GUEST BLOG: Keep watching the ads

Author Al Robertson has been taken in by the commercial side of science fiction

I love adverts in science fiction, because they can do so much. They can build worlds, subvert them and even destroy them.

Let’s look at world building first. Adverts can tell you a lot about a new science fiction world very quickly. Here’s one I love – a straight up info dump from the original Westworld (oh, and I’m taking film examples because ads are so visual and it’s great to watch a few).

Well, they may have been robots…

The first few minutes of Westworld is one long sales promo:

It does a great job of setting up the film’s locations – you’re very quickly introduced to Medieval World, Roman World and (of course) Wild West World.

It also does something a little subtler. It starts making you feel a little uneasy about these worlds, and the people who visit them. They’ve all been using technology to live out consequence-free fantasies of sex, violence and control.

But – as viewers from the real world – we know that technologies fail and that fantasy, when over-indulged, has a habit of pushing back. And of course, we’re all naturally suspicious of such over-the-top positivity. So the advert subverts itself. It primes us to expect mayhem, which the film then delivers.

In fact, it builds the world of Westworld in two ways. It doesn’t just describe it – it hints at how it’s going to fail. That second point is crucial. Advertising isn’t just a very useful world-building tool. It’s a great world-critiquing one, too.

I’d buy that for a dollar

That kind of critique pervades the RoboCop movies, films that know exactly how advertising shows us what any society cares most about. They use that knowledge in a savagely satirical way. Here’s a collection of ads from all three of the original RoboCop films:

These ads skewer the world they show us. The Nukem board game and Magnavolt ads nail its core ethos – “get them before they get you”. The Sun Block 5000 spot highlights personal short-sightedness and thoughtless corporate greed. And the 6000 SUX’s Godzillatastic mayhem rebrands selfish personal indulgence as patriotic, principled consumption (“An American tradition – 8 MPG”).

And of course, like all the best satire, they’re not just attacking somewhere imaginary. They force us to reflect on our own world, too. How much does our own free market, heavily privatised, ecologically damaged paradise share with Robocop’s dystopia? How easily could these ads map into our own commercial breaks? It’s all rather too close for comfort…

What a brave corporate logo!

Finally, advertising is a technology of manipulation. Sometimes, the manipulation is entirely personal. Here’s an example from Serenity. This Fruity Oaty Bar ad contains a subliminal signal that forces Alliance runaway River Tam to reveal herself:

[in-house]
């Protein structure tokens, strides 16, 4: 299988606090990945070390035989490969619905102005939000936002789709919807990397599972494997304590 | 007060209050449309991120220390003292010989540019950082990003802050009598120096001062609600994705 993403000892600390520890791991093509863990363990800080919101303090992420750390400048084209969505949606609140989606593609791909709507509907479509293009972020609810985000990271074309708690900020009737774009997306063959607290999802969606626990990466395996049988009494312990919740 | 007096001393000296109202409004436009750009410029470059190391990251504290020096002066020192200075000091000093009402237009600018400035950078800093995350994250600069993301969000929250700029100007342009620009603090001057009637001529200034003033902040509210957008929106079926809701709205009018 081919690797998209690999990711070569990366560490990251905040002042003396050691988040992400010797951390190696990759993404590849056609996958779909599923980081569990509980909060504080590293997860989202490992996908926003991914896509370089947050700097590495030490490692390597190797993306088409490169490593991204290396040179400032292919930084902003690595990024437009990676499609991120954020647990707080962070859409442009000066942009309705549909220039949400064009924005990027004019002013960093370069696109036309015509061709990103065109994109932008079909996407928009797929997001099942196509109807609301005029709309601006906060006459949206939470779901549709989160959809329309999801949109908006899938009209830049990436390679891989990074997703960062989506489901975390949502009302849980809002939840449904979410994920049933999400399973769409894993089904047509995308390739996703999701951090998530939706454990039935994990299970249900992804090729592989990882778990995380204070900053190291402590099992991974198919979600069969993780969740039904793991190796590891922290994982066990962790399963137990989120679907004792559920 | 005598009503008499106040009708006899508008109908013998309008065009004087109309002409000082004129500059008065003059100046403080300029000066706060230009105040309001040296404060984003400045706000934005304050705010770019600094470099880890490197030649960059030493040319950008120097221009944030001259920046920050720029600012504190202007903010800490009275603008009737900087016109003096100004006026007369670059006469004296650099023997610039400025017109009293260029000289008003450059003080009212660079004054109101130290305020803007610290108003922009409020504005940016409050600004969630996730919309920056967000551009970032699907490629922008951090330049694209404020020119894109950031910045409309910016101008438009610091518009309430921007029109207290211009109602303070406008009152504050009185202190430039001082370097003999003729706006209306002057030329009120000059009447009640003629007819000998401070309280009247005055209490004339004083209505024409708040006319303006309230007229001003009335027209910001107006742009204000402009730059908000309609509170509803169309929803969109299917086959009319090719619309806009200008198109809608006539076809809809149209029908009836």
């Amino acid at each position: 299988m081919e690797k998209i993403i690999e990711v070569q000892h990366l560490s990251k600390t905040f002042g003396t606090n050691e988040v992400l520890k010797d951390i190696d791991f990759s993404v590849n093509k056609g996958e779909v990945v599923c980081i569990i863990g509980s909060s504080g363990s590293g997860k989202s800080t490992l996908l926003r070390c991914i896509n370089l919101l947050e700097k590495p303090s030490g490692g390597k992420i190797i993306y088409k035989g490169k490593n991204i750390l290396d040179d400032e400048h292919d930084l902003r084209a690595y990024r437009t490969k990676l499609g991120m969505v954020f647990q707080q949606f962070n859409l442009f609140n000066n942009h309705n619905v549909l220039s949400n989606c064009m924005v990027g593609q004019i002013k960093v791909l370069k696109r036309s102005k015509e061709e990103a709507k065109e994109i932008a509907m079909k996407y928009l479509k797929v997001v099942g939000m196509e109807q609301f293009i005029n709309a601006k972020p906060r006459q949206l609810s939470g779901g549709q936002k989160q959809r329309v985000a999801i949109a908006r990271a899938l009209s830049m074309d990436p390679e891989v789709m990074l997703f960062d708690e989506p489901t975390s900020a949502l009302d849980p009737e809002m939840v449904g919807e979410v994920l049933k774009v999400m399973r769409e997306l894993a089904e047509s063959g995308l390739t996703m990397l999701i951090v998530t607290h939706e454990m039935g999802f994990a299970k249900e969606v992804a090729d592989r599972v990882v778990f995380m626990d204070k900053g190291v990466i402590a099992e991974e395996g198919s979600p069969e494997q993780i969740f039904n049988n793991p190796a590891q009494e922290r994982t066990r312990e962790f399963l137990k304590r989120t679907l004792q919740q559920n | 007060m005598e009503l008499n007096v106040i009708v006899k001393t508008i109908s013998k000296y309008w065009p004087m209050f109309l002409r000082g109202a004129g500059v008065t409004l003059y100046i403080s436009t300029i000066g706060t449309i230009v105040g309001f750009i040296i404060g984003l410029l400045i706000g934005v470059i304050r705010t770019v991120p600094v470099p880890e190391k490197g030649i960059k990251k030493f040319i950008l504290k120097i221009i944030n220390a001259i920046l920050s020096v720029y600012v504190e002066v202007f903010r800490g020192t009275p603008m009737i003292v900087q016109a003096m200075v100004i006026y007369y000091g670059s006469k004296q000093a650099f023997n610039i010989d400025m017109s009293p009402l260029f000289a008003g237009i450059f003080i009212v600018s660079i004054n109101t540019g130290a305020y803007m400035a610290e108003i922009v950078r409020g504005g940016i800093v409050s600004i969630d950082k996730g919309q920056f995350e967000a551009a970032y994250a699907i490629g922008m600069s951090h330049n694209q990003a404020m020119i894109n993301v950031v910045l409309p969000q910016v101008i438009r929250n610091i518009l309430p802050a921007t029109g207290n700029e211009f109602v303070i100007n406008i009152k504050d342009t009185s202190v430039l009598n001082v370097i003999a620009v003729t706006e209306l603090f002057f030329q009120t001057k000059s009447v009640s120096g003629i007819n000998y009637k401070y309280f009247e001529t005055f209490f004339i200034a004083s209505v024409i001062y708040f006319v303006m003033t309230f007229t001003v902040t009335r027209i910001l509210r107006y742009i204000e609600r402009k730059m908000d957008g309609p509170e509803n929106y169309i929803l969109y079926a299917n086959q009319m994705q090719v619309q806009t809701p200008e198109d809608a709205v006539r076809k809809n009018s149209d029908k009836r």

She watches it, switches to combat mode and goes on the rampage. Advertising’s power over the self comes to life, the bad guys hunting her get a heads up on her location and an entire bar’s worth of (more-or-less) innocent patrons gets beaten up.

Of course, River’s ad is a one shot weapon – it’s aimed at her and her only. There are less personal advertising apocalypses out there. John Carpenter created two of the best. This is possibly the most irritatingly catchy made-up ad ever created:

In the rather-underrated Halloween III: Season Of The Witch, it’s going to trigger all kinds of cod-pagan mayhem. Shards of Stonehenge, embedded in Silver Shamrock Halloween masks, will be activated by the ad, setting swarms of insects and snakes lose to kill lots of people and reinstate Samhain as a dark, brutal celebration of darkness. Oh, and there are evil androids too (as well as being rather under-rated, Halloween III is also rather crazy).

Anyway, for a more global – and more purely SFnal – take on the destructive force of advertising, there’s evil-ad classic They Live. Aliens have conquered the world! They’re reprogramming us all! Nobody’s really noticed! OBEY! CONSUME!

And then, our hero comes along, gets hold of the right pair of sunglasses and understands the truth:

It’s a lovely scene. Apart from anything else it’s a great comment on just how pervasive advertising is in our modern world.

Imagine if a political party or religion shouted its messages at us in the same way – we’d all be deeply worried about brainwashing. But giving so much public space to a bunch of highly creative people with a deep understanding of consumer psychology who want to sell us lots of stuff we may or may not actually need? That’s no problem at all…

Both movies are deeply suspicious of advertising, understanding it as a type of social control that benefits the vendor and harms the viewer. They don’t use advertising to critique society – they condemn it as the force that’s breaking it. Advertising becomes the Big Bad that has to be fought and defeated before it destroys us all.

So, that’s why I always watch out for advertising in science fiction. It’s great for world building, world critiquing and world-destroying. And now I’m off to watch some real world advertising. After looking at all these fictional ads, I’m very intrigued to see how some real ones are saying about our own version of reality…

Al Robertson's Crashing Heaven is available now.